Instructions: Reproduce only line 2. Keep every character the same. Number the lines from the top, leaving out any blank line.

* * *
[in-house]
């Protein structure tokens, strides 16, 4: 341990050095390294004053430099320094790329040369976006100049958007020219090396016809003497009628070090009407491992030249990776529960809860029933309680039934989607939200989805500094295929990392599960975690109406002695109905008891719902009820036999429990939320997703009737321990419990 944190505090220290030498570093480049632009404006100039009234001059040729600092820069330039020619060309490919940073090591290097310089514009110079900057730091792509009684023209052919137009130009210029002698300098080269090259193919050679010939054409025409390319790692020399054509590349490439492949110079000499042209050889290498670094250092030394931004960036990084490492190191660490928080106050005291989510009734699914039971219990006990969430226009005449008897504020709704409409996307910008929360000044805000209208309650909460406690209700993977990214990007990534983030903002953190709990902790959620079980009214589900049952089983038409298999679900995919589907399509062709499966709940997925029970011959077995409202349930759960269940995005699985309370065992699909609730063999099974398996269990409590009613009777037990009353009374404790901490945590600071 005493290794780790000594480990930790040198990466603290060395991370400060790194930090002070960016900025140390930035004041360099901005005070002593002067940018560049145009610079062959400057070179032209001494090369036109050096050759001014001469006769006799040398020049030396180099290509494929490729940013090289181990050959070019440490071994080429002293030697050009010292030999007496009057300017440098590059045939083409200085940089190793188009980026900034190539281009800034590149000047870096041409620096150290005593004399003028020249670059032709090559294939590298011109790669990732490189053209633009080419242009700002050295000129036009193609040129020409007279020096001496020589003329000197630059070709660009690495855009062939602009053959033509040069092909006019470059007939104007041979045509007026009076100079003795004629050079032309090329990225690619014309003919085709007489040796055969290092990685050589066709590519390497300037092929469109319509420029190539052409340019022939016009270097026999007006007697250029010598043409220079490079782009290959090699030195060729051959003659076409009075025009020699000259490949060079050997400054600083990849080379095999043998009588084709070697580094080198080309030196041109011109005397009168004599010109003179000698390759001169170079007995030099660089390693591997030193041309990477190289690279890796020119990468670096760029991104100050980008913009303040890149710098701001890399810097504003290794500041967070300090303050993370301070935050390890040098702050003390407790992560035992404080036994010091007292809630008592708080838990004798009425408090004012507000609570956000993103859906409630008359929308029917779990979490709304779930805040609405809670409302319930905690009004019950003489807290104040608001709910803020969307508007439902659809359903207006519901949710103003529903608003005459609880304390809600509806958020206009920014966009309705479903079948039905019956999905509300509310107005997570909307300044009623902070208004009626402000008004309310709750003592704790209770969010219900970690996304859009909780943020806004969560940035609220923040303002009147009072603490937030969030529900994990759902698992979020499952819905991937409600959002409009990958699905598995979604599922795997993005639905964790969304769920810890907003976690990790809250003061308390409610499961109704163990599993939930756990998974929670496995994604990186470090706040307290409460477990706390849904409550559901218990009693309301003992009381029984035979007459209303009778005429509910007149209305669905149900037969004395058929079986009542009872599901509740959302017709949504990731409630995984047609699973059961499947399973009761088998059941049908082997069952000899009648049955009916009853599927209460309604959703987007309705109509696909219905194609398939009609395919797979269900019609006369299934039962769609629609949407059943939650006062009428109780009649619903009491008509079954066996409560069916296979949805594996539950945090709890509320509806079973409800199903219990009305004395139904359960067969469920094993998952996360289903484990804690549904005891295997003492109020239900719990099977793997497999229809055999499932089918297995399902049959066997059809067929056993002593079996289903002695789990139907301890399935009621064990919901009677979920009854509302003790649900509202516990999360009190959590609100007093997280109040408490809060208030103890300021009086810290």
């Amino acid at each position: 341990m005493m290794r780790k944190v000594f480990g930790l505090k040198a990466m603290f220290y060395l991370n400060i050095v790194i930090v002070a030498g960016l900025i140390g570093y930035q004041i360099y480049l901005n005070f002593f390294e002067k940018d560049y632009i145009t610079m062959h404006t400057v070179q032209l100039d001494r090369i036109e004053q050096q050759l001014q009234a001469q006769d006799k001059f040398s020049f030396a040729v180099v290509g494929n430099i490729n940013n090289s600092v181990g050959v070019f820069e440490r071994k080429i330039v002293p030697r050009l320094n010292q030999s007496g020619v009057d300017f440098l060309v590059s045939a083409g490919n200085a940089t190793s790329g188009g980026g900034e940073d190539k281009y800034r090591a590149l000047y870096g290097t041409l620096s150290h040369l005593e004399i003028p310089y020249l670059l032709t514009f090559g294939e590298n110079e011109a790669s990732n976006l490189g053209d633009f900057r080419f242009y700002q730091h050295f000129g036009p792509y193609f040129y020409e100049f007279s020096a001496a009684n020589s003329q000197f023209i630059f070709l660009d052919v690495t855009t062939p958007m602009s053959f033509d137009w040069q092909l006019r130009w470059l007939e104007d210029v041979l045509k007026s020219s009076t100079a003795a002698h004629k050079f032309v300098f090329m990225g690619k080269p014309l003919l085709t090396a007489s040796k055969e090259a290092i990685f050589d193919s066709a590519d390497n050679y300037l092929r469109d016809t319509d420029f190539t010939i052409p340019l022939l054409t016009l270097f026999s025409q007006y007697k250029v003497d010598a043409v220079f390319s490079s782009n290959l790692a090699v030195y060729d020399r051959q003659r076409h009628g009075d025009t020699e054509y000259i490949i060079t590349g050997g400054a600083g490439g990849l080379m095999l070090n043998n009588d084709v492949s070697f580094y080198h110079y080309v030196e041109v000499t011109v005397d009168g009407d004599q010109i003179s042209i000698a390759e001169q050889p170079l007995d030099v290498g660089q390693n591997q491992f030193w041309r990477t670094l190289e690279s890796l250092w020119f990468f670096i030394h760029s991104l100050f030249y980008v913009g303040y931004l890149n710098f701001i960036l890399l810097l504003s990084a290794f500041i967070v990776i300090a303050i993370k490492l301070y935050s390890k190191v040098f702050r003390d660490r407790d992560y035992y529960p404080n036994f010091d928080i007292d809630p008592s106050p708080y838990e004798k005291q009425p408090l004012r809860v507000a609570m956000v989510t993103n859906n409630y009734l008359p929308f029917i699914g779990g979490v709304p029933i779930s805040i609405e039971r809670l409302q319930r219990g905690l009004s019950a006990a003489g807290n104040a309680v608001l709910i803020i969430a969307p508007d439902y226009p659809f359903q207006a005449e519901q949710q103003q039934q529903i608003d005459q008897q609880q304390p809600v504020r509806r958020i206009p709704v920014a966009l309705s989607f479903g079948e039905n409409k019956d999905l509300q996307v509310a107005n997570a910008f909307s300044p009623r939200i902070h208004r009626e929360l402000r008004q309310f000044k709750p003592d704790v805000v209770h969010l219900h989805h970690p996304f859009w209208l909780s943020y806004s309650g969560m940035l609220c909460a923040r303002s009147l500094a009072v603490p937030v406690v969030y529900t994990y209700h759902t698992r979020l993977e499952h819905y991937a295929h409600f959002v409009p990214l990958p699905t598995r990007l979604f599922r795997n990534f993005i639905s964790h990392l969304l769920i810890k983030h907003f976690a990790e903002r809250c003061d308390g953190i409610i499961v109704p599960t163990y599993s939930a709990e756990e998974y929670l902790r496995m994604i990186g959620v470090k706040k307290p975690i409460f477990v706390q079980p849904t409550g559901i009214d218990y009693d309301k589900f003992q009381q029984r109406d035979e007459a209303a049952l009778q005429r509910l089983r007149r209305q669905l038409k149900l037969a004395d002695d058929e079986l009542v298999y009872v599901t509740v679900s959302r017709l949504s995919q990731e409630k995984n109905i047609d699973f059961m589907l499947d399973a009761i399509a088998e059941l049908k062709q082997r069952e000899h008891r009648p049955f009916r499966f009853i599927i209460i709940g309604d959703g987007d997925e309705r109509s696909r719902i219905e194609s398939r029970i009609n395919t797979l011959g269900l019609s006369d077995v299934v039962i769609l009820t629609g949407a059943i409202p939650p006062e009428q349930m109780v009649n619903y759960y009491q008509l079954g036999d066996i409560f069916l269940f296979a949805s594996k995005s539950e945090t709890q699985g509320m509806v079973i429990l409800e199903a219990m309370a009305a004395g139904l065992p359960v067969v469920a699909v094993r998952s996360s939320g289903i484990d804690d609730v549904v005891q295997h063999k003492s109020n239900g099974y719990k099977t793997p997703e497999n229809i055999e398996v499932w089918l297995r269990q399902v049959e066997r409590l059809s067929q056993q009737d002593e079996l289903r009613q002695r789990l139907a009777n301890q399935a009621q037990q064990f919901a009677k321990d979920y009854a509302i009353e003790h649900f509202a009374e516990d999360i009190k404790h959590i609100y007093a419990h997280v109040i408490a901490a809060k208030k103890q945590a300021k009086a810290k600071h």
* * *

């Protein structure tokens, strides 16, 4: 341990050095390294004053430099320094790329040369976006100049958007020219090396016809003497009628070090009407491992030249990776529960809860029933309680039934989607939200989805500094295929990392599960975690109406002695109905008891719902009820036999429990939320997703009737321990419990 944190505090220290030498570093480049632009404006100039009234001059040729600092820069330039020619060309490919940073090591290097310089514009110079900057730091792509009684023209052919137009130009210029002698300098080269090259193919050679010939054409025409390319790692020399054509590349490439492949110079000499042209050889290498670094250092030394931004960036990084490492190191660490928080106050005291989510009734699914039971219990006990969430226009005449008897504020709704409409996307910008929360000044805000209208309650909460406690209700993977990214990007990534983030903002953190709990902790959620079980009214589900049952089983038409298999679900995919589907399509062709499966709940997925029970011959077995409202349930759960269940995005699985309370065992699909609730063999099974398996269990409590009613009777037990009353009374404790901490945590600071 005493290794780790000594480990930790040198990466603290060395991370400060790194930090002070960016900025140390930035004041360099901005005070002593002067940018560049145009610079062959400057070179032209001494090369036109050096050759001014001469006769006799040398020049030396180099290509494929490729940013090289181990050959070019440490071994080429002293030697050009010292030999007496009057300017440098590059045939083409200085940089190793188009980026900034190539281009800034590149000047870096041409620096150290005593004399003028020249670059032709090559294939590298011109790669990732490189053209633009080419242009700002050295000129036009193609040129020409007279020096001496020589003329000197630059070709660009690495855009062939602009053959033509040069092909006019470059007939104007041979045509007026009076100079003795004629050079032309090329990225690619014309003919085709007489040796055969290092990685050589066709590519390497300037092929469109319509420029190539052409340019022939016009270097026999007006007697250029010598043409220079490079782009290959090699030195060729051959003659076409009075025009020699000259490949060079050997400054600083990849080379095999043998009588084709070697580094080198080309030196041109011109005397009168004599010109003179000698390759001169170079007995030099660089390693591997030193041309990477190289690279890796020119990468670096760029991104100050980008913009303040890149710098701001890399810097504003290794500041967070300090303050993370301070935050390890040098702050003390407790992560035992404080036994010091007292809630008592708080838990004798009425408090004012507000609570956000993103859906409630008359929308029917779990979490709304779930805040609405809670409302319930905690009004019950003489807290104040608001709910803020969307508007439902659809359903207006519901949710103003529903608003005459609880304390809600509806958020206009920014966009309705479903079948039905019956999905509300509310107005997570909307300044009623902070208004009626402000008004309310709750003592704790209770969010219900970690996304859009909780943020806004969560940035609220923040303002009147009072603490937030969030529900994990759902698992979020499952819905991937409600959002409009990958699905598995979604599922795997993005639905964790969304769920810890907003976690990790809250003061308390409610499961109704163990599993939930756990998974929670496995994604990186470090706040307290409460477990706390849904409550559901218990009693309301003992009381029984035979007459209303009778005429509910007149209305669905149900037969004395058929079986009542009872599901509740959302017709949504990731409630995984047609699973059961499947399973009761088998059941049908082997069952000899009648049955009916009853599927209460309604959703987007309705109509696909219905194609398939009609395919797979269900019609006369299934039962769609629609949407059943939650006062009428109780009649619903009491008509079954066996409560069916296979949805594996539950945090709890509320509806079973409800199903219990009305004395139904359960067969469920094993998952996360289903484990804690549904005891295997003492109020239900719990099977793997497999229809055999499932089918297995399902049959066997059809067929056993002593079996289903002695789990139907301890399935009621064990919901009677979920009854509302003790649900509202516990999360009190959590609100007093997280109040408490809060208030103890300021009086810290």